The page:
'Climate hoax' advocates hoaxed
A hoax scientific study pointing to ocean bacteria as the overwhelming cause of global warming fooled some sceptics on Thursday who doubt growing evidence that human activities are to blame.
Laden with scientific jargon and published online in the previously unknown "Journal of Geoclimatic Studies" based in Japan, the report suggested the findings could be "the death of manmade global warming theory".
Sceptics jumped on the report. A British scientist e-mailed the report to 2,000 colleagues before spotting it was a spoof. Another from the US called it a "blockbuster".
A wee bit of investigation finds that the supposed journal site is registered to one David Thorpe, who comics geeks of a certain age will remember as the creator of Doc Chaos, and is now apparently an environmental journalist.
Nice work, AuThorpe! Though next time it might be an idea to use an anonymous site registration service to help keep the joke going a little longer. Still, it seems to have put the wind up the wingnuts anyway.
UPDATE, Friday pm: Thorpe's acknowledged his involvement, but says he didn't write it himself:
I did not write the content of the site. Someone else did. I designed the site because I was asked to by someone who knew I would be sympathetic to the joke. I appreciate it looks as though I wrote it. I even wish I had written it, because it's very funny. But I didn't.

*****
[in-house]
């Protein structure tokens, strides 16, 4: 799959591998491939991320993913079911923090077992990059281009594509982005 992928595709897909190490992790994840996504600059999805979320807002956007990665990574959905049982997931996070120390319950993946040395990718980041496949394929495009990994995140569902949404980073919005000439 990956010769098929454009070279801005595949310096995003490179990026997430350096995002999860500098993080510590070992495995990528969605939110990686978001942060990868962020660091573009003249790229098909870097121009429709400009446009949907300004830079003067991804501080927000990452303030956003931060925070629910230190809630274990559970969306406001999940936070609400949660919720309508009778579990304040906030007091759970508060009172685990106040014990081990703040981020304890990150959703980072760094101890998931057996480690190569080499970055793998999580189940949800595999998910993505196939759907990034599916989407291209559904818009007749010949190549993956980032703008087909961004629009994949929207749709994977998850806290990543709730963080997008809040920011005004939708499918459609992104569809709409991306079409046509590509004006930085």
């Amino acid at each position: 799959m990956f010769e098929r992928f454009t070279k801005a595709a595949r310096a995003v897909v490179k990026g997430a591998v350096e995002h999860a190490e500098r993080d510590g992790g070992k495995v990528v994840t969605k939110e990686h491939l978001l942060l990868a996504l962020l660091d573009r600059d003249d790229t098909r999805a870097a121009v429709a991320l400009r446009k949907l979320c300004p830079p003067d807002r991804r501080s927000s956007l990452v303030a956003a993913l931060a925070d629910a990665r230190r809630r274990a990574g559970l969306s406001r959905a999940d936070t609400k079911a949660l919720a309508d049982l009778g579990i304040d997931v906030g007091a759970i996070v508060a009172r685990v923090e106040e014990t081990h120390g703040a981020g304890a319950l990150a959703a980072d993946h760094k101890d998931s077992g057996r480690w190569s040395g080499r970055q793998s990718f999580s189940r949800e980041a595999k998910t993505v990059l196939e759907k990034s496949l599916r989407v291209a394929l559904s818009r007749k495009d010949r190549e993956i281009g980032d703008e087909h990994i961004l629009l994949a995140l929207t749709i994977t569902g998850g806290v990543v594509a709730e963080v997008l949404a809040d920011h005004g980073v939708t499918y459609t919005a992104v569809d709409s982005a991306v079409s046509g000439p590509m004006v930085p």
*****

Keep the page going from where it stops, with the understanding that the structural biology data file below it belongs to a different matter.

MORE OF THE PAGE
UPDATE, Monday 12/11: Thorpe's written an extensive and elegant blog post about the reasons for and response to the hoax:
What the hoax showed is that there are many people willing to jump on anything that supports their argument, whether it's true or not.
What we wanted to emphasise is that it's necessary to achieve scientific validity using the peer-review model. Proper climate science makes every attempt to do this, and is a constantly evolving and self-refining process, as all science is.
So, when commentator posted on my blog - sarcastically - "....And we do all have to go with the "scientific consensus" don't we?" - I can only say, if we haven't got the scientific consensus then what have we got?
Meanwhile, Nature snares an interview with the still-anonymous author of the fake paper:
Its purpose was to expose the credulity and scientific illiteracy of many of the people who call themselves climate sceptics. While dismissive of the work of the great majority of climate scientists, they will believe almost anything if it lends support to their position. Their approach to climate science is the opposite of scepticism.